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Love Makes for a Compelling Read

A Feature Review of

How Children Succeed: Grit, Curiosity and the Hidden Power of Character

Paul Tough

Hardback: HMH Books, 2012.
Buy now:  [ Amazon ]  [ Kindle ]

Reviewed by Joshua Neds-Fox.

 

With a subtitle like “Grit, Curiosity and the Hidden Power of Character,” it’s hard not to think that How Children Succeed, Paul Tough’s second book, is being pitched to the politicized market of an election year. The contents, however, are hardly partisan; instead, Tough delivers a highly compassionate exploration of strategies to help impoverished children overcome the limitations of their circumstances. In many ways, this book is a natural followup to Tough’s previous title, “Whatever It Takes,” a profile of Geoffrey Canada and the Harlem Children’s Zone, the ambitious project Tough first chronicled in the pages of the New York Times Sunday Magazine. Canada knew the devastating effects of poverty on personal potential, and he was no longer satisfied to save one in a hundred children from that fate. He wanted to save them all. Whatever It Takes examined Canada’s Herculean effort to cast a net over a handful of city blocks in Harlem, a net so fine that no child in the target zone could possibly slip through. In engineering his project, Canada employed — and Tough explored — a grab bag of scientific and/or data-driven techniques to try to effect change in children.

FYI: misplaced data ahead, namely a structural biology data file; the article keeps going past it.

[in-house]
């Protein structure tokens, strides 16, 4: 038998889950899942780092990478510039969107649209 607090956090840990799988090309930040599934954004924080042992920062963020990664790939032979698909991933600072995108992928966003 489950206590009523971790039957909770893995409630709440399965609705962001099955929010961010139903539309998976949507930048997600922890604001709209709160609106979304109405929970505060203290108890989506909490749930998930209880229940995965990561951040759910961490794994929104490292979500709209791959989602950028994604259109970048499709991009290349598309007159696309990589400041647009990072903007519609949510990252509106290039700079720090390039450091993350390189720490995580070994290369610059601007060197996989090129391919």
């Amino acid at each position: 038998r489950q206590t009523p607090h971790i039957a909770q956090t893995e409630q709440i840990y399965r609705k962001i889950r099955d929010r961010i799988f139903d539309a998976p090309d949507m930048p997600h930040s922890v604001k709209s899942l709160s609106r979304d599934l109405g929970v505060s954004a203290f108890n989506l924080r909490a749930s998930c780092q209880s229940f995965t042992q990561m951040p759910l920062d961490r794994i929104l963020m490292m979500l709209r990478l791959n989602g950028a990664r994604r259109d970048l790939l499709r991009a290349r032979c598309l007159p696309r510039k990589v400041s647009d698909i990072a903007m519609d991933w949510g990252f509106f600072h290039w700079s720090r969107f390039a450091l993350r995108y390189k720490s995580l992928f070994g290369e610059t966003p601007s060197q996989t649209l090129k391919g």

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An excerpt from journalist Jonathan Kozol’s new book:

Fire in the Ashes: Twenty-Five Years Among the Poorest Children in America

Jonathan Kozol

Hardback: Crown, 2012.
Buy now : [ Amazon ] [ Kindle ]

Publishers Weekly gave this new book a starred review, saying: “Eschewing social science jargon and deploying extraordinary powers of observation and empathy, Kozol crafts dense, novelistic character studies that reveal the interplay between individual personality and the chaos of impoverished circumstances. Like a latter-day Dickens (but without the melodrama), he gives us another powerful indictment of America’s treatment of the poor.”